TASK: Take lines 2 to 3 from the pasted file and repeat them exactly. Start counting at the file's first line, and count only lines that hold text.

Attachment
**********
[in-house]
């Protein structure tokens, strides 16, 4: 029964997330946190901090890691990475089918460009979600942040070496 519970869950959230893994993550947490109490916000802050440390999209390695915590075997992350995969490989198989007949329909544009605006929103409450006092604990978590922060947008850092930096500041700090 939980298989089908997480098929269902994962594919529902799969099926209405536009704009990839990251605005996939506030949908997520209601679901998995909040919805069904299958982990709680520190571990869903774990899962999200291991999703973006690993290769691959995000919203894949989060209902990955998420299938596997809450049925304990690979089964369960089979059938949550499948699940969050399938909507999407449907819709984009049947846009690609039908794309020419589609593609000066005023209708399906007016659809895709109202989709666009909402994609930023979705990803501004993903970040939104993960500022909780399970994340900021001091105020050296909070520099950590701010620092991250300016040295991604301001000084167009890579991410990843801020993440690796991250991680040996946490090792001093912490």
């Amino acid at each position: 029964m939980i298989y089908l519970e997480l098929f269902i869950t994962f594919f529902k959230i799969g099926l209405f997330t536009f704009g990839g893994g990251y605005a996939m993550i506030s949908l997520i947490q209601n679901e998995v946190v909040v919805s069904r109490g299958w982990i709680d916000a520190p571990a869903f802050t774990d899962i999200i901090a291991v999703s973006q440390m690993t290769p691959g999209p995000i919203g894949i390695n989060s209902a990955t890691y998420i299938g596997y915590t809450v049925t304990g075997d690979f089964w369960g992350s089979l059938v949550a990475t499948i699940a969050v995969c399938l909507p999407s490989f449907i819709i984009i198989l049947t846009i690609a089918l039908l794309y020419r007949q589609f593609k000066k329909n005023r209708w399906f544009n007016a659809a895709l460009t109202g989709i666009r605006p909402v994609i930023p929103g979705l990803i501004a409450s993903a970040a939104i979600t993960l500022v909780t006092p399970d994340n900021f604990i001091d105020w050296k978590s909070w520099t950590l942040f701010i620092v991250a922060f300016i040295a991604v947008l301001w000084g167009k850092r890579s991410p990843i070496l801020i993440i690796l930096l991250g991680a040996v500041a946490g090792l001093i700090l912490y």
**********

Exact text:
């Protein structure tokens, strides 16, 4: 029964997330946190901090890691990475089918460009979600942040070496 519970869950959230893994993550947490109490916000802050440390999209390695915590075997992350995969490989198989007949329909544009605006929103409450006092604990978590922060947008850092930096500041700090 939980298989089908997480098929269902994962594919529902799969099926209405536009704009990839990251605005996939506030949908997520209601679901998995909040919805069904299958982990709680520190571990869903774990899962999200291991999703973006690993290769691959995000919203894949989060209902990955998420299938596997809450049925304990690979089964369960089979059938949550499948699940969050399938909507999407449907819709984009049947846009690609039908794309020419589609593609000066005023209708399906007016659809895709109202989709666009909402994609930023979705990803501004993903970040939104993960500022909780399970994340900021001091105020050296909070520099950590701010620092991250300016040295991604301001000084167009890579991410990843801020993440690796991250991680040996946490090792001093912490």
């Amino acid at each position: 029964m939980i298989y089908l519970e997480l098929f269902i869950t994962f594919f529902k959230i799969g099926l209405f997330t536009f704009g990839g893994g990251y605005a996939m993550i506030s949908l997520i947490q209601n679901e998995v946190v909040v919805s069904r109490g299958w982990i709680d916000a520190p571990a869903f802050t774990d899962i999200i901090a291991v999703s973006q440390m690993t290769p691959g999209p995000i919203g894949i390695n989060s209902a990955t890691y998420i299938g596997y915590t809450v049925t304990g075997d690979f089964w369960g992350s089979l059938v949550a990475t499948i699940a969050v995969c399938l909507p999407s490989f449907i819709i984009i198989l049947t846009i690609a089918l039908l794309y020419r007949q589609f593609k000066k329909n005023r209708w399906f544009n007016a659809a895709l460009t109202g989709i666009r605006p909402v994609i930023p929103g979705l990803i501004a409450s993903a970040a939104i979600t993960l500022v909780t006092p399970d994340n900021f604990i001091d105020w050296k978590s909070w520099t950590l942040f701010i620092v991250a922060f300016i040295a991604v947008l301001w000084g167009k850092r890579s991410p990843i070496l801020i993440i690796l930096l991250g991680a040996v500041a946490g090792l001093i700090l912490y």